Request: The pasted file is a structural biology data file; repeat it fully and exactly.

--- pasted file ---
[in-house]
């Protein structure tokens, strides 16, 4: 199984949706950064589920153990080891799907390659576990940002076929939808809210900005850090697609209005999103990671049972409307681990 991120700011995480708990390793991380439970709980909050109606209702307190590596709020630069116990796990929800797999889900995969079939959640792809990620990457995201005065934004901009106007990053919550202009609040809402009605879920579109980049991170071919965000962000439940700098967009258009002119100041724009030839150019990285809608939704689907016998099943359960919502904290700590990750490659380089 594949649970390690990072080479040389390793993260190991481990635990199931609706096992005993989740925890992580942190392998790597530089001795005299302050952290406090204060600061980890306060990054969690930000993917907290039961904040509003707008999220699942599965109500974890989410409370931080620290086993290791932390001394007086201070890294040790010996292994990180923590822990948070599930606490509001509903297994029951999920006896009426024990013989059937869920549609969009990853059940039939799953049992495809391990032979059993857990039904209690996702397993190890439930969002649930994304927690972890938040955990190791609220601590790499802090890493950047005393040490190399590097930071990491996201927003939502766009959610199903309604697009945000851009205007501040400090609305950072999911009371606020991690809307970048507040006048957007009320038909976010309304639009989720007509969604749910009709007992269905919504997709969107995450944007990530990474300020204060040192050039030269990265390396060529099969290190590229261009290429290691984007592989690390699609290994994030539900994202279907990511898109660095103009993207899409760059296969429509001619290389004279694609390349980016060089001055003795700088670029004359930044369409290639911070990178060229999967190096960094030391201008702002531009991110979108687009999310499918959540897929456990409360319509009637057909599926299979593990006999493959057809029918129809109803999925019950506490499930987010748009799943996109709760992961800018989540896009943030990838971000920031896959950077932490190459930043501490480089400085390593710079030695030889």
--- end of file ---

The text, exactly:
[in-house]
């Protein structure tokens, strides 16, 4: 199984949706950064589920153990080891799907390659576990940002076929939808809210900005850090697609209005999103990671049972409307681990 991120700011995480708990390793991380439970709980909050109606209702307190590596709020630069116990796990929800797999889900995969079939959640792809990620990457995201005065934004901009106007990053919550202009609040809402009605879920579109980049991170071919965000962000439940700098967009258009002119100041724009030839150019990285809608939704689907016998099943359960919502904290700590990750490659380089 594949649970390690990072080479040389390793993260190991481990635990199931609706096992005993989740925890992580942190392998790597530089001795005299302050952290406090204060600061980890306060990054969690930000993917907290039961904040509003707008999220699942599965109500974890989410409370931080620290086993290791932390001394007086201070890294040790010996292994990180923590822990948070599930606490509001509903297994029951999920006896009426024990013989059937869920549609969009990853059940039939799953049992495809391990032979059993857990039904209690996702397993190890439930969002649930994304927690972890938040955990190791609220601590790499802090890493950047005393040490190399590097930071990491996201927003939502766009959610199903309604697009945000851009205007501040400090609305950072999911009371606020991690809307970048507040006048957007009320038909976010309304639009989720007509969604749910009709007992269905919504997709969107995450944007990530990474300020204060040192050039030269990265390396060529099969290190590229261009290429290691984007592989690390699609290994994030539900994202279907990511898109660095103009993207899409760059296969429509001619290389004279694609390349980016060089001055003795700088670029004359930044369409290639911070990178060229999967190096960094030391201008702002531009991110979108687009999310499918959540897929456990409360319509009637057909599926299979593990006999493959057809029918129809109803999925019950506490499930987010748009799943996109709760992961800018989540896009943030990838971000920031896959950077932490190459930043501490480089400085390593710079030695030889």